The last time I got my nails done, the manicurist wanted to trim my cuticles or least push them back. I said no! Though she meant to make my nails look nicer, fiddling with cuticles sets the stage for paronychia, an infection of the skin around the nails.

I discussed the importance of cuticles with Neal B. Schultz, MD, an assistant clinical professor of dermatology at Mount Sinai School of Medicine. He said that while most people think of a cuticle as just dead skin, its function is to seal the nail to the skin. When you cut a cuticle, you effectively cut your skin (even though, as when a callus is removed, it does not bleed)… and when you push back a cuticle, you separate the skin from the nail. Either way, you leave an opening for various types of germs to enter. Potential result: Painful, red, swollen areas of skin around the nails that leave fingers looking far from lovely.

When caused by bacteria, a paronychial infection is acute and its symptoms, which usually include pus, arise within one to three days. This type of infection can be treated with an oral antibiotic suitable for staph or strep… and it will get better faster, Dr. Schultz noted, if your dermatologist or primary care doctor also drains any pus.

When caused by yeast (typically the same Candida yeast that causes vaginal infections), a paronychial infection is chronic and “smolders” for weeks to months, Dr. Schultz said, though it will not form pus. Common error: If you mistake yeast for a bacterial infection and try to treat it yourself with over-the-counter antibacterial ointment, you only feed the yeast by trapping moisture in the nail bed. What is needed instead is a topical prescription anti-yeast medication, such as nystatin. Though a yeast infection takes months to cure, you should see improvement within a few weeks. As an alternative, you can try nonprescription clotrimazole (Lotrimin)—but this may work more slowly than nystatin.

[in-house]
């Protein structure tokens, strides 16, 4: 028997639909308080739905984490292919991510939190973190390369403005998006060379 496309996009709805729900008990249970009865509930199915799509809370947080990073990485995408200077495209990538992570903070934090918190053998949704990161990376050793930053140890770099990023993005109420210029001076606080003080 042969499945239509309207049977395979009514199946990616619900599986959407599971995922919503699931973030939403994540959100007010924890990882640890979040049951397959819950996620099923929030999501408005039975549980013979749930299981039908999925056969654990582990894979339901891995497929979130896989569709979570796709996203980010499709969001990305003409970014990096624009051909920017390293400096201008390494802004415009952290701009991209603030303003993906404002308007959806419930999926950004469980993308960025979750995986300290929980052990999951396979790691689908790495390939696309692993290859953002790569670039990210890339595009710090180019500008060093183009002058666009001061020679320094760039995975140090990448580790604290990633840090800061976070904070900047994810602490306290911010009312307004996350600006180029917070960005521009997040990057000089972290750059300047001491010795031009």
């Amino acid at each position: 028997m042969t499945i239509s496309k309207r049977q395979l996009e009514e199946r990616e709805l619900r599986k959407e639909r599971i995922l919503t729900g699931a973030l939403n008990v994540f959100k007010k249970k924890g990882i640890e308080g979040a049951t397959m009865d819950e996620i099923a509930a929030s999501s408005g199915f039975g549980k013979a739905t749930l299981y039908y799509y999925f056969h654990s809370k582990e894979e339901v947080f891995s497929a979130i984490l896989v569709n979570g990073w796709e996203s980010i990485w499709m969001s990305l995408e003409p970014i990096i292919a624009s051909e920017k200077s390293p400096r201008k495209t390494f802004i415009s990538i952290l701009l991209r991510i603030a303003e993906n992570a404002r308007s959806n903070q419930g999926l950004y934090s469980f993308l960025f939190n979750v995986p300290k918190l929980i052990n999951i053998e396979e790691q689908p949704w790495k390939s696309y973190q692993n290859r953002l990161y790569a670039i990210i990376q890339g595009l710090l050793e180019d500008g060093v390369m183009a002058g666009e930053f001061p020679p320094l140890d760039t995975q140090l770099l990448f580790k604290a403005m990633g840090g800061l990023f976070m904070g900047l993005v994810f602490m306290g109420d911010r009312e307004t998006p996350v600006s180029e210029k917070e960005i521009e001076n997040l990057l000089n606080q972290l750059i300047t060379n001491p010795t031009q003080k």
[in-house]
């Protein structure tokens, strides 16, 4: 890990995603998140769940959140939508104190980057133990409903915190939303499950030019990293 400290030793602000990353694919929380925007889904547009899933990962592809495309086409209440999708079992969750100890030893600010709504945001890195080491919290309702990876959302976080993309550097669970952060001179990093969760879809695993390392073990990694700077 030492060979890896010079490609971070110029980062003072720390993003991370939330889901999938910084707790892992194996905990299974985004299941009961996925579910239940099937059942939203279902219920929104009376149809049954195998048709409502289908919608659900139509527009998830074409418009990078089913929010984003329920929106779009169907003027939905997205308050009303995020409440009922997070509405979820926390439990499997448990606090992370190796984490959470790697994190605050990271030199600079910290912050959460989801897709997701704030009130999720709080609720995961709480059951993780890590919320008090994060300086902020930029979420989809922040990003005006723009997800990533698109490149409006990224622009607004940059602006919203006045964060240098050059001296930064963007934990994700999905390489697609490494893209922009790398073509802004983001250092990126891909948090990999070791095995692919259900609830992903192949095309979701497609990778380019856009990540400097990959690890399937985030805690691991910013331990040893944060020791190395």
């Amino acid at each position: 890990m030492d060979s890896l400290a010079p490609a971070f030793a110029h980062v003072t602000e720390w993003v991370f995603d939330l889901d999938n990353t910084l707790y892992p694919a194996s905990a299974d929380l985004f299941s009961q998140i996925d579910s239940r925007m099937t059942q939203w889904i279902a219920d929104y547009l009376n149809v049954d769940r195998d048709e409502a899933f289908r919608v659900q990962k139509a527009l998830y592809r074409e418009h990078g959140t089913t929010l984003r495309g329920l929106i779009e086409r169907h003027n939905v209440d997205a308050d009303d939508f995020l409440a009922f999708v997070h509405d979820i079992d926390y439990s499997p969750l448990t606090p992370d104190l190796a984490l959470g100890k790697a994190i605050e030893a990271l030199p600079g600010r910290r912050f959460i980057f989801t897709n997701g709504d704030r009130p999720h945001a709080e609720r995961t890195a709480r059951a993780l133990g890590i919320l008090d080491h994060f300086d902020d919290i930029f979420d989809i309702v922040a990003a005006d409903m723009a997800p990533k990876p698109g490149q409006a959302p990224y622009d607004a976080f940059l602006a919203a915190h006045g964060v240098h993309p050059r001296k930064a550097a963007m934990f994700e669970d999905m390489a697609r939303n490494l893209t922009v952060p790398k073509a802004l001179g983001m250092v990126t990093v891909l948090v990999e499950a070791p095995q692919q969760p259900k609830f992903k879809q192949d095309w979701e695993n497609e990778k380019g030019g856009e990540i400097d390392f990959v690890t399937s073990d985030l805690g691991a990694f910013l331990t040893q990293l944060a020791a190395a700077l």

Day-to-day care of healthy cuticles: If a bit of skin is sticking up from a cuticle, there is no harm in trimming that, Dr. Schultz said. Or if one section of cuticle has grown over a larger than normal portion of nail, it is safe to trim that excess—but only if you leave at least 1/16 of an inch of cuticle next to the skin and take care not to destroy the seal between the skin and the nail.

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